Houben Tcherkelov is a Bulgarian artist who has been living in New York since 2000. In the mid-1990s, he was an active participant in the XXL artistic circle, organized around the gallery of the same name in Sofia. After moving to the US, he became popular with paintings and stories borrowed from banknotes and coins. He is known there with the artistic name “Houben RT”.
In all of his work, the artist seeks to suggest the way in which symbolic images legitimize national power. His works have been featured at The Bronx Museum, NY, The Brogan Museum, FL, the 54th Venice Biennial and galleries in New York, Boston, and Charlotte. He is the subject of the 2012 documentary, “Houben Paints Money,” by director Georgi Tenev.
Mr. Tcherkelov, you are about to have an exhibition in Bulgaria in February. What will you show to the Bulgarian audience?
This will be my first solo painting exhibition in 18 years in Sofia. I am looking forward to presenting what I am working on in New York and seeing the reactions of the audience. The exhibition will be held from 1st February to 14th March in the Sofia Arsenal - Museum of Contemporary Art.
Your most popular works are those borrowed from currencies. In the boom of digital money, what values are you and people as a whole excited about?
Human mentality has not changed significantly; the values are success, security, happiness, greed.
Do you plan to draw Bulgarian banknotes?
Yes, in fact, my entire exhibition is inspired by Bulgarian banknotes. I have used levs with images from paintings by Jaroslav Věšín, Ivan Mrkvička, Anton Mitov and Felix Kanitz.
Who are the people that buy your art? Are there Bulgarians among them?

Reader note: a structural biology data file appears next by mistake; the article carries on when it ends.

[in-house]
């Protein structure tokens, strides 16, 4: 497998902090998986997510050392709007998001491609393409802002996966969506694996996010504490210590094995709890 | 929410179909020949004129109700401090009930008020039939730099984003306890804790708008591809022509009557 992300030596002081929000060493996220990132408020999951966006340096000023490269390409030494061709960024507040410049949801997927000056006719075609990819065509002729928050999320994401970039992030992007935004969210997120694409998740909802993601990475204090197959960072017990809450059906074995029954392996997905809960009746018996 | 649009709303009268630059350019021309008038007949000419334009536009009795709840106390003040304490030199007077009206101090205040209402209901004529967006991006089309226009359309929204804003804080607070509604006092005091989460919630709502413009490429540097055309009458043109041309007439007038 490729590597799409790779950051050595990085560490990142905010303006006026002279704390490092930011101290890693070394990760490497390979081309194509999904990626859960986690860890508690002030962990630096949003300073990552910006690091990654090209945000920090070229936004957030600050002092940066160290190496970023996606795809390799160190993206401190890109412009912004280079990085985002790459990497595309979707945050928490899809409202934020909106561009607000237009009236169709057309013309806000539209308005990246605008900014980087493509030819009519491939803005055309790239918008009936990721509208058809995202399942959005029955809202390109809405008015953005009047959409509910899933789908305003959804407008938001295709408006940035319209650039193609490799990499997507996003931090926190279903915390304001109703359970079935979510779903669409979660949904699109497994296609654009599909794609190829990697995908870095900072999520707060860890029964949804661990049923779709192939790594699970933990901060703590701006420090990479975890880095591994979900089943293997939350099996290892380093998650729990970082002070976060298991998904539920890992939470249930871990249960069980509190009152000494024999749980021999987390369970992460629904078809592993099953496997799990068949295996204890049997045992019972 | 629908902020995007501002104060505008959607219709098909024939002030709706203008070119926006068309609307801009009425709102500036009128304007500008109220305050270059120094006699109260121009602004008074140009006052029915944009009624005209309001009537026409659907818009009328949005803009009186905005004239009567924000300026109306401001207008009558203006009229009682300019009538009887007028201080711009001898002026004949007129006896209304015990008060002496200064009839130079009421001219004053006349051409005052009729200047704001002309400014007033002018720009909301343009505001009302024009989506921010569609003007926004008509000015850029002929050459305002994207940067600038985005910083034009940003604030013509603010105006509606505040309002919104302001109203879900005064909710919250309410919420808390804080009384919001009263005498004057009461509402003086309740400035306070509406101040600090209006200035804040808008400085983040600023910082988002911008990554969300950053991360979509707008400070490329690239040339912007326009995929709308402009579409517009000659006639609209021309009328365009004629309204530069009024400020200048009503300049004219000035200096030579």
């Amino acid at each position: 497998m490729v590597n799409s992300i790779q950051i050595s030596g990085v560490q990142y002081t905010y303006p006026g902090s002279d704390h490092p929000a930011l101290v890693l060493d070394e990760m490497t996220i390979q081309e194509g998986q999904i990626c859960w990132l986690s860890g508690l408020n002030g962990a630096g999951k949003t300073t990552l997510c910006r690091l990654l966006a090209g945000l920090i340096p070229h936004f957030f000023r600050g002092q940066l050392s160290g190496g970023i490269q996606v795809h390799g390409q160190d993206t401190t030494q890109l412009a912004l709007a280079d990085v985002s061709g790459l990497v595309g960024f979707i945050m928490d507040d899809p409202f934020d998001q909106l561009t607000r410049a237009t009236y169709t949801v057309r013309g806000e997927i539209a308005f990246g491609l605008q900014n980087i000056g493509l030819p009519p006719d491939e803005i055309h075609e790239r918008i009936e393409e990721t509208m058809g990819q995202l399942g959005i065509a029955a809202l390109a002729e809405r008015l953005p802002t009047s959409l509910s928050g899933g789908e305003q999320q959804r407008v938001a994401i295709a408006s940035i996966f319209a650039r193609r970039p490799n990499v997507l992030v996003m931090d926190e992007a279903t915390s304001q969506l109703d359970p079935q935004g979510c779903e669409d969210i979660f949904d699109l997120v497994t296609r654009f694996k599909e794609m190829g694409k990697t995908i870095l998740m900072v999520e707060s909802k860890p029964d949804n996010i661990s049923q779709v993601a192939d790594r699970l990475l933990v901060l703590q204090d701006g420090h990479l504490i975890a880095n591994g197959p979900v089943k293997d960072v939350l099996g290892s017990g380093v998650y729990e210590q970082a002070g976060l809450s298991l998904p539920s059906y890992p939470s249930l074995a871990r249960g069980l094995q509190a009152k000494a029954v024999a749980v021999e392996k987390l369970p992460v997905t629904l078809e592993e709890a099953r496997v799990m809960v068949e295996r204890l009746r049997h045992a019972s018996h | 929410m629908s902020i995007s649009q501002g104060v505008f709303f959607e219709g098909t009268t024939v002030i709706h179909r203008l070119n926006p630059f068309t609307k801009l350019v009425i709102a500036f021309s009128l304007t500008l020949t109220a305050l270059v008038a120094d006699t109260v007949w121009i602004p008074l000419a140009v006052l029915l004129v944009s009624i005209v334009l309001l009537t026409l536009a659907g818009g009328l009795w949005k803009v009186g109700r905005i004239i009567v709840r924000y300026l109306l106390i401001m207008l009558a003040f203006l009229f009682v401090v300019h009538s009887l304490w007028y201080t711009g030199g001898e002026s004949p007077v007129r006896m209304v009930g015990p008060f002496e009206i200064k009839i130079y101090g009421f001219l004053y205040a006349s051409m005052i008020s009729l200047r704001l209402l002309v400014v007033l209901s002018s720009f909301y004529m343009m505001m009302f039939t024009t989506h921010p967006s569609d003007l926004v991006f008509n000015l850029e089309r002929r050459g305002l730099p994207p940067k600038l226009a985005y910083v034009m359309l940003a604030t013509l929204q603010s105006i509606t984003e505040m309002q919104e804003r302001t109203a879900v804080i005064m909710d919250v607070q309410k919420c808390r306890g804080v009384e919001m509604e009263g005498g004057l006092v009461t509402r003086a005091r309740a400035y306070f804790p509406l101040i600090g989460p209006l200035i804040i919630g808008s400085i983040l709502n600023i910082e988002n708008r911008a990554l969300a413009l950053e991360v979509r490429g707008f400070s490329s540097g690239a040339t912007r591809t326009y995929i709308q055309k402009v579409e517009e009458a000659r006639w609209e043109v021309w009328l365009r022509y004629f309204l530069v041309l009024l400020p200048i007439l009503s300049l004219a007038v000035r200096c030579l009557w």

Most of the people who collect my paintings work in the financial sphere. This is a huge business here. There are also several Bulgarian collectors, but I hope that with this exhibition more people will be acquainted with my work.
What is the price of art - in the strict and metaphorical sense?
The price is the one agreed by both parties - from USD 0 to 450 million. Personally, I have paid and am paying a very high price.
The trend of many Bulgarians who have succeeded abroad to return to work in the country is intensifying. Do you have such plans, or will New York remain your home?
I do not see such a trend in my sphere. The principle of art business is to be close to the market. The US economy is on the rise now and I see no reason to return, at least not until this changes. What is more, my works can also travel and exhibitions can be organized.
What do you think has changed in Bulgaria for the 28 years after the Change and what has not?
Bulgaria has changed a lot, perhaps not enough, but it is a fact that people can travel freely and take fate into their own hands. We are part of the European Union and NATO. The disturbing thing is the control exercised by old communist cadres, while they receive their salaries from the State. Actually, there are only few people outside of this matrix.
You are called an “art provocateur.” What would you like to provoke in people with your art?
I do not see myself in this category. The art I am doing is just a reason for dialogue. However, in Bulgaria, when someone is honest and open, it is very convenient for some people to consider him a provocateur.
What do you think is the mission of modern art in the age of digitization?
Its mission is in the statics - to stop the flying time, to talk with the past, and with the future. To not turn into ephemera, unlike the built-in interchangeability of almost everything that surrounds us. In 25 years, artificial intelligence will make many professions redundant, but there will be room for traditional human activity that cannot be multiplied or created by robots.
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